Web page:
The million dollar program, which is believed to be the country’s first, features VR headsets and video-game-style controls that teens can use to avoid potentially dangerous encounters, police said at a press conference.
Organizations such as schools, churches and other youth groups can use the software. The NYPD is using virtual reality to help teenagers deal with real life on the street.
Aided by $500,000 from the nonprofit New York City Police Foundation, the New York City police are putting youngsters through computer simulations — complete with virtual-reality goggles and using real-life scenarios — to help them de-escalate gang confrontations.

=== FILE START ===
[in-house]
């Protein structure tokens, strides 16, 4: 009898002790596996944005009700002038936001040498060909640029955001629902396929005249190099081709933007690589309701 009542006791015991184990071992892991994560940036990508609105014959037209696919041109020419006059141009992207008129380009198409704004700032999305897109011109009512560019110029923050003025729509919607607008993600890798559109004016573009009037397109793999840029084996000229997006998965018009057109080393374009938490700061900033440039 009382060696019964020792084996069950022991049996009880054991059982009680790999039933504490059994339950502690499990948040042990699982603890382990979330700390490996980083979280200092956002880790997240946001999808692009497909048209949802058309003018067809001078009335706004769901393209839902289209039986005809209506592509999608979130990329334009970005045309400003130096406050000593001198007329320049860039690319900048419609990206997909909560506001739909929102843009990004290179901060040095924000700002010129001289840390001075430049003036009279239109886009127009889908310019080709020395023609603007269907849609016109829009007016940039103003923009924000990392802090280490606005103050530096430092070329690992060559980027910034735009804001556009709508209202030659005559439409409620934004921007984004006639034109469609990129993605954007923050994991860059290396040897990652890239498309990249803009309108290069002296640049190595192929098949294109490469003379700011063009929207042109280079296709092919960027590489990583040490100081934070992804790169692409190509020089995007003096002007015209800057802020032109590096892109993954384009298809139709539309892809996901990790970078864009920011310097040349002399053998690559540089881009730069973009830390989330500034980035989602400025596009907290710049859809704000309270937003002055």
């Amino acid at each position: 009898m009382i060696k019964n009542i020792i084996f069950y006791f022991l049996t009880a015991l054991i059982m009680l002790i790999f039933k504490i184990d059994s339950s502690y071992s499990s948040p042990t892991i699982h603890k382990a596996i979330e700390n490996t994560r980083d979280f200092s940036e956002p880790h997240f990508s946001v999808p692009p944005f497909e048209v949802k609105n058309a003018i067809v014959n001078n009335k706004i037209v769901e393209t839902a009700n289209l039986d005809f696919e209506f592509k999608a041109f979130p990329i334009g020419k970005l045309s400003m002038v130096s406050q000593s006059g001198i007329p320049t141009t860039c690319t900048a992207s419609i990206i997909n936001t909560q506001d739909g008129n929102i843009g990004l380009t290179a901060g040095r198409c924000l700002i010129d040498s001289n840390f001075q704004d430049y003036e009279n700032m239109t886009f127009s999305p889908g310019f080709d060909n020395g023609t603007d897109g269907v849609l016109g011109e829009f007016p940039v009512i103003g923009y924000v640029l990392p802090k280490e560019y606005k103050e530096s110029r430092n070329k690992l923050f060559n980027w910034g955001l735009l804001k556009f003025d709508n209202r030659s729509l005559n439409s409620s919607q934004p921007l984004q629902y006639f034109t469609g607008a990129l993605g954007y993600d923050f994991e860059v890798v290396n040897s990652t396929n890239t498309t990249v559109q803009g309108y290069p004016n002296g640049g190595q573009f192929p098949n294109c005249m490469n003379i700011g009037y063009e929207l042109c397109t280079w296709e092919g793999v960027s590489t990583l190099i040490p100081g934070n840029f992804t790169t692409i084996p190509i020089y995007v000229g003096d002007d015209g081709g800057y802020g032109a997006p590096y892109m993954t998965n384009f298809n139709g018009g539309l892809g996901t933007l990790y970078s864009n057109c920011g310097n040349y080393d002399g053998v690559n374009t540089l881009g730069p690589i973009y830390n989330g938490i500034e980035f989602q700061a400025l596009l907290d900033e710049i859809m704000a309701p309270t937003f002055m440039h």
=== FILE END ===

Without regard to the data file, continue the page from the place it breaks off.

The virtual Reality game is known as “Options,” the program puts groups of 10 to 15 teens that the police invite in through a three-day curriculum so they can gain emotional intelligence to de-escalate situations when they are confronted by gang members in their neighborhoods.
In one virtual scenario, a gang confronts the player in a park and asks him or her to join their crew. The player can choose to stay, go or talk to the troublemakers.
The so-called Options program encourages “emotional intelligence” and “deescalation” in a medium that teens can relate to, officials said.
Police Commissioner James O’Neill says “It’s the nexus of community engagement, cutting-edge technology and creative problem-solving,” said
Other real-life-style situations players will encounter include being stopped by police or being asked to commit a crime.
The police feel that public safety is a shared responsibility, and it’s crucial that the voice of our city’s youth is included in neighborhood policing.
The game was developed by Street Smarts VR, which also makes police training systems. It not clear when the game will be available.